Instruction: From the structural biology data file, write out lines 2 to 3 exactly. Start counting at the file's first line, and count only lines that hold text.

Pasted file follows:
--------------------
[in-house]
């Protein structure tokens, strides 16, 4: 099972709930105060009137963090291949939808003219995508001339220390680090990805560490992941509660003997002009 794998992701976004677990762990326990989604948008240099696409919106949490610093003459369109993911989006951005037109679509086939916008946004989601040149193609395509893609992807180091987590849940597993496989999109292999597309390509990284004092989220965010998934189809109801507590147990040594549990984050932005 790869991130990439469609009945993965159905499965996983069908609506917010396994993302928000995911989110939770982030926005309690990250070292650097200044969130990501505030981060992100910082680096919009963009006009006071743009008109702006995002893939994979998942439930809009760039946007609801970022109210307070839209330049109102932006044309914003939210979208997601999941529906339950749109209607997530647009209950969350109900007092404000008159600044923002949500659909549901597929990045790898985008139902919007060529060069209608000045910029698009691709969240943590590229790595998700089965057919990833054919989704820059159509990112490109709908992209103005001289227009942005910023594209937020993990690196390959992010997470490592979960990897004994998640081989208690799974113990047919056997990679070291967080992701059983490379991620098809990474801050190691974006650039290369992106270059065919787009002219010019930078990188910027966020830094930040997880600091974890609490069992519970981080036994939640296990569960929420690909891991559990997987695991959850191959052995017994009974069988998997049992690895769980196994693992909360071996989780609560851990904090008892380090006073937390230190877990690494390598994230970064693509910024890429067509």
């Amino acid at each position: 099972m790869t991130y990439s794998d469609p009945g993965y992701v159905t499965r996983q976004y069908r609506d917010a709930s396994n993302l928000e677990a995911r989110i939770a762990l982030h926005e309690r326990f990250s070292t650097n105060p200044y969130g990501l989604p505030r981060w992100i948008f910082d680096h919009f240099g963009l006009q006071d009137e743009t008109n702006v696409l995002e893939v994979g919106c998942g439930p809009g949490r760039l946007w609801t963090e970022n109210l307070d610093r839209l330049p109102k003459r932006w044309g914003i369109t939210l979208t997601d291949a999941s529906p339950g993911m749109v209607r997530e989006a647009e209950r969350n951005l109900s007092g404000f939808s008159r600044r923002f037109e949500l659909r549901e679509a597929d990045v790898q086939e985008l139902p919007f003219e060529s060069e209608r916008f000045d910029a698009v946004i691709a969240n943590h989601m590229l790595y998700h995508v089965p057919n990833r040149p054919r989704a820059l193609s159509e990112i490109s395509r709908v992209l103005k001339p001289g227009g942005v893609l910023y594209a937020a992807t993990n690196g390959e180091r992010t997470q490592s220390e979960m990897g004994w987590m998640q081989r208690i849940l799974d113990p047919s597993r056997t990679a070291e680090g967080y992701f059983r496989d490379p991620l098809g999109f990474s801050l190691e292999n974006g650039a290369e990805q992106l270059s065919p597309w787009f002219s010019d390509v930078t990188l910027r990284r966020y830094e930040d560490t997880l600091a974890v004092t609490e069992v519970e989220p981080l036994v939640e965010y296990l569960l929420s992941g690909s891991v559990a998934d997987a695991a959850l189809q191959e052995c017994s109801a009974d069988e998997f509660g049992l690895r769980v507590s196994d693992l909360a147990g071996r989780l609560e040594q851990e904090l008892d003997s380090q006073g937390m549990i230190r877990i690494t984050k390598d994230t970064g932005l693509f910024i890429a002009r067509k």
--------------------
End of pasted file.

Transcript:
């Protein structure tokens, strides 16, 4: 099972709930105060009137963090291949939808003219995508001339220390680090990805560490992941509660003997002009 794998992701976004677990762990326990989604948008240099696409919106949490610093003459369109993911989006951005037109679509086939916008946004989601040149193609395509893609992807180091987590849940597993496989999109292999597309390509990284004092989220965010998934189809109801507590147990040594549990984050932005 790869991130990439469609009945993965159905499965996983069908609506917010396994993302928000995911989110939770982030926005309690990250070292650097200044969130990501505030981060992100910082680096919009963009006009006071743009008109702006995002893939994979998942439930809009760039946007609801970022109210307070839209330049109102932006044309914003939210979208997601999941529906339950749109209607997530647009209950969350109900007092404000008159600044923002949500659909549901597929990045790898985008139902919007060529060069209608000045910029698009691709969240943590590229790595998700089965057919990833054919989704820059159509990112490109709908992209103005001289227009942005910023594209937020993990690196390959992010997470490592979960990897004994998640081989208690799974113990047919056997990679070291967080992701059983490379991620098809990474801050190691974006650039290369992106270059065919787009002219010019930078990188910027966020830094930040997880600091974890609490069992519970981080036994939640296990569960929420690909891991559990997987695991959850191959052995017994009974069988998997049992690895769980196994693992909360071996989780609560851990904090008892380090006073937390230190877990690494390598994230970064693509910024890429067509």
């Amino acid at each position: 099972m790869t991130y990439s794998d469609p009945g993965y992701v159905t499965r996983q976004y069908r609506d917010a709930s396994n993302l928000e677990a995911r989110i939770a762990l982030h926005e309690r326990f990250s070292t650097n105060p200044y969130g990501l989604p505030r981060w992100i948008f910082d680096h919009f240099g963009l006009q006071d009137e743009t008109n702006v696409l995002e893939v994979g919106c998942g439930p809009g949490r760039l946007w609801t963090e970022n109210l307070d610093r839209l330049p109102k003459r932006w044309g914003i369109t939210l979208t997601d291949a999941s529906p339950g993911m749109v209607r997530e989006a647009e209950r969350n951005l109900s007092g404000f939808s008159r600044r923002f037109e949500l659909r549901e679509a597929d990045v790898q086939e985008l139902p919007f003219e060529s060069e209608r916008f000045d910029a698009v946004i691709a969240n943590h989601m590229l790595y998700h995508v089965p057919n990833r040149p054919r989704a820059l193609s159509e990112i490109s395509r709908v992209l103005k001339p001289g227009g942005v893609l910023y594209a937020a992807t993990n690196g390959e180091r992010t997470q490592s220390e979960m990897g004994w987590m998640q081989r208690i849940l799974d113990p047919s597993r056997t990679a070291e680090g967080y992701f059983r496989d490379p991620l098809g999109f990474s801050l190691e292999n974006g650039a290369e990805q992106l270059s065919p597309w787009f002219s010019d390509v930078t990188l910027r990284r966020y830094e930040d560490t997880l600091a974890v004092t609490e069992v519970e989220p981080l036994v939640e965010y296990l569960l929420s992941g690909s891991v559990a998934d997987a695991a959850l189809q191959e052995c017994s109801a009974d069988e998997f509660g049992l690895r769980v507590s196994d693992l909360a147990g071996r989780l609560e040594q851990e904090l008892d003997s380090q006073g937390m549990i230190r877990i690494t984050k390598d994230t970064g932005l693509f910024i890429a002009r067509k």